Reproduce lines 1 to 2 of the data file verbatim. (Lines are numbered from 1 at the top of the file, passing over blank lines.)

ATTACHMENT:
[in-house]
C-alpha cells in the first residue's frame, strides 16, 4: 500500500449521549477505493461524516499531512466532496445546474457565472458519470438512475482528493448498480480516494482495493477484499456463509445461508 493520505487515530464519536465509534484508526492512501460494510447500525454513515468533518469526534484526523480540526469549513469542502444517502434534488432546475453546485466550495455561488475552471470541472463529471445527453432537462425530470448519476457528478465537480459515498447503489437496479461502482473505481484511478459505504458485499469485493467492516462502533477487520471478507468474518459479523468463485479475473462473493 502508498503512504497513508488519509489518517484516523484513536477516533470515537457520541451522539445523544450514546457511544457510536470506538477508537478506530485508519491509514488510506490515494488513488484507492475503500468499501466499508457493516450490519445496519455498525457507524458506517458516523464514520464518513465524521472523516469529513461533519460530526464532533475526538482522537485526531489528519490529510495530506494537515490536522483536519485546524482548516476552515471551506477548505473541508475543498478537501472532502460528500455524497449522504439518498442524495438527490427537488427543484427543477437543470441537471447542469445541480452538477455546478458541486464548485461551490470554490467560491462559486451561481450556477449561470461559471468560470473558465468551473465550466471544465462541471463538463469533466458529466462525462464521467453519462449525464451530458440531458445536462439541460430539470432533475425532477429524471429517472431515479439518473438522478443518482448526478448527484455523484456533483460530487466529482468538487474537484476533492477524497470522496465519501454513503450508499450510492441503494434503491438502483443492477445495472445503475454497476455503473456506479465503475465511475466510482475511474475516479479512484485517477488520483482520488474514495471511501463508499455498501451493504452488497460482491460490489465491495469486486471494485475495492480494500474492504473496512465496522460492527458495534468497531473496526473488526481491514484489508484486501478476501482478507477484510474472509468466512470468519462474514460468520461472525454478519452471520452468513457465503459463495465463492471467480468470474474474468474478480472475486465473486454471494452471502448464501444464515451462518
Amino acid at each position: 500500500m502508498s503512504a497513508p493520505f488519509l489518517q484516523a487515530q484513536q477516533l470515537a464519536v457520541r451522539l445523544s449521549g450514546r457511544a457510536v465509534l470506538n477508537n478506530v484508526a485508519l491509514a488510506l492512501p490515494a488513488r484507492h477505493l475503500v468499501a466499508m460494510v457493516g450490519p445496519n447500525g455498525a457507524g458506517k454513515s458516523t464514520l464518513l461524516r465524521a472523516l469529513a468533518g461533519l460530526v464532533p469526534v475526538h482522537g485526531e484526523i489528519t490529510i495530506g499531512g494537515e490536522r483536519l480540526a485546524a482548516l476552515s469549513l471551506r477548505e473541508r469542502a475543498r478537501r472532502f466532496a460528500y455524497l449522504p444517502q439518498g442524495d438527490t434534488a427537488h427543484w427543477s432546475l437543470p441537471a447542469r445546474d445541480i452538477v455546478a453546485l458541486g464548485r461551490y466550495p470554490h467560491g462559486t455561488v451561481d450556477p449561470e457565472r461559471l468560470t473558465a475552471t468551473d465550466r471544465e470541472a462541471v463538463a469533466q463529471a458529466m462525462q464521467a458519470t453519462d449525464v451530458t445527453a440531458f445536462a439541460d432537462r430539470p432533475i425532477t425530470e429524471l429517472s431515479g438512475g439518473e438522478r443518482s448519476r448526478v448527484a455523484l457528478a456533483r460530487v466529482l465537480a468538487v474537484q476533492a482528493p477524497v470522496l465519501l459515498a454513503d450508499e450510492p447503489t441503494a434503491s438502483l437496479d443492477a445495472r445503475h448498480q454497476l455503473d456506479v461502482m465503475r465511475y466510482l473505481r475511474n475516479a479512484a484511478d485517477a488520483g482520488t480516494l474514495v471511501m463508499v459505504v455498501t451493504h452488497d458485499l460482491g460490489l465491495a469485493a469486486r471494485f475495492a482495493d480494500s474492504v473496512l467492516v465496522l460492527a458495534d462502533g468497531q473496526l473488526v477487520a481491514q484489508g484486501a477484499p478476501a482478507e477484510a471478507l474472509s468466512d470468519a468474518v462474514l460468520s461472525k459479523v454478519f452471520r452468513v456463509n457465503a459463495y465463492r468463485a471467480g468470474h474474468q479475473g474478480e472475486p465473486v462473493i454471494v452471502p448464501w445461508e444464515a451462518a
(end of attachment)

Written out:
[in-house]
C-alpha cells in the first residue's frame, strides 16, 4: 500500500449521549477505493461524516499531512466532496445546474457565472458519470438512475482528493448498480480516494482495493477484499456463509445461508 493520505487515530464519536465509534484508526492512501460494510447500525454513515468533518469526534484526523480540526469549513469542502444517502434534488432546475453546485466550495455561488475552471470541472463529471445527453432537462425530470448519476457528478465537480459515498447503489437496479461502482473505481484511478459505504458485499469485493467492516462502533477487520471478507468474518459479523468463485479475473462473493 502508498503512504497513508488519509489518517484516523484513536477516533470515537457520541451522539445523544450514546457511544457510536470506538477508537478506530485508519491509514488510506490515494488513488484507492475503500468499501466499508457493516450490519445496519455498525457507524458506517458516523464514520464518513465524521472523516469529513461533519460530526464532533475526538482522537485526531489528519490529510495530506494537515490536522483536519485546524482548516476552515471551506477548505473541508475543498478537501472532502460528500455524497449522504439518498442524495438527490427537488427543484427543477437543470441537471447542469445541480452538477455546478458541486464548485461551490470554490467560491462559486451561481450556477449561470461559471468560470473558465468551473465550466471544465462541471463538463469533466458529466462525462464521467453519462449525464451530458440531458445536462439541460430539470432533475425532477429524471429517472431515479439518473438522478443518482448526478448527484455523484456533483460530487466529482468538487474537484476533492477524497470522496465519501454513503450508499450510492441503494434503491438502483443492477445495472445503475454497476455503473456506479465503475465511475466510482475511474475516479479512484485517477488520483482520488474514495471511501463508499455498501451493504452488497460482491460490489465491495469486486471494485475495492480494500474492504473496512465496522460492527458495534468497531473496526473488526481491514484489508484486501478476501482478507477484510474472509468466512470468519462474514460468520461472525454478519452471520452468513457465503459463495465463492471467480468470474474474468474478480472475486465473486454471494452471502448464501444464515451462518